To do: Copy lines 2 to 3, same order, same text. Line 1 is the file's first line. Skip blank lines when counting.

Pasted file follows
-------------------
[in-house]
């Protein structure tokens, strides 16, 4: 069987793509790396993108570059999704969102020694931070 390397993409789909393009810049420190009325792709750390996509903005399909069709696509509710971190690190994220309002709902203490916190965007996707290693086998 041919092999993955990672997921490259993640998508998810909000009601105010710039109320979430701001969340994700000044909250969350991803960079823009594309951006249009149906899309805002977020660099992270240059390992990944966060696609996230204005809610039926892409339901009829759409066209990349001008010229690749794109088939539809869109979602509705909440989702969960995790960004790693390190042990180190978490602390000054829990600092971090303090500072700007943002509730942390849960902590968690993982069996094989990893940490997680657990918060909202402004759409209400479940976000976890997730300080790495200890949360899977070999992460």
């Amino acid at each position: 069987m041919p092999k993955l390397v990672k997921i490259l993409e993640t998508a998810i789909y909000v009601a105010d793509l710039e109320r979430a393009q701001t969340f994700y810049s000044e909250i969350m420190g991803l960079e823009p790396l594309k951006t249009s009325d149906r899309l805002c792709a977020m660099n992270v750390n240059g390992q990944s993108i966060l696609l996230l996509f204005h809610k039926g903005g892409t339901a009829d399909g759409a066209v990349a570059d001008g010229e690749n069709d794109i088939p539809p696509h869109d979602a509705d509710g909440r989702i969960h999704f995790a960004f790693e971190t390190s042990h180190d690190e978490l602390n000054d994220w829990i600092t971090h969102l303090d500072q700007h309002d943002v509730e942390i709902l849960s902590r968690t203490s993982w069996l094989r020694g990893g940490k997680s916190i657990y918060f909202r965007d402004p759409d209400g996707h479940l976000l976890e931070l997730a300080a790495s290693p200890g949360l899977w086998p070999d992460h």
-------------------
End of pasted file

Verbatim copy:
């Protein structure tokens, strides 16, 4: 069987793509790396993108570059999704969102020694931070 390397993409789909393009810049420190009325792709750390996509903005399909069709696509509710971190690190994220309002709902203490916190965007996707290693086998 041919092999993955990672997921490259993640998508998810909000009601105010710039109320979430701001969340994700000044909250969350991803960079823009594309951006249009149906899309805002977020660099992270240059390992990944966060696609996230204005809610039926892409339901009829759409066209990349001008010229690749794109088939539809869109979602509705909440989702969960995790960004790693390190042990180190978490602390000054829990600092971090303090500072700007943002509730942390849960902590968690993982069996094989990893940490997680657990918060909202402004759409209400479940976000976890997730300080790495200890949360899977070999992460």
């Amino acid at each position: 069987m041919p092999k993955l390397v990672k997921i490259l993409e993640t998508a998810i789909y909000v009601a105010d793509l710039e109320r979430a393009q701001t969340f994700y810049s000044e909250i969350m420190g991803l960079e823009p790396l594309k951006t249009s009325d149906r899309l805002c792709a977020m660099n992270v750390n240059g390992q990944s993108i966060l696609l996230l996509f204005h809610k039926g903005g892409t339901a009829d399909g759409a066209v990349a570059d001008g010229e690749n069709d794109i088939p539809p696509h869109d979602a509705d509710g909440r989702i969960h999704f995790a960004f790693e971190t390190s042990h180190d690190e978490l602390n000054d994220w829990i600092t971090h969102l303090d500072q700007h309002d943002v509730e942390i709902l849960s902590r968690t203490s993982w069996l094989r020694g990893g940490k997680s916190i657990y918060f909202r965007d402004p759409d209400g996707h479940l976000l976890e931070l997730a300080a790495s290693p200890g949360l899977w086998p070999d992460h």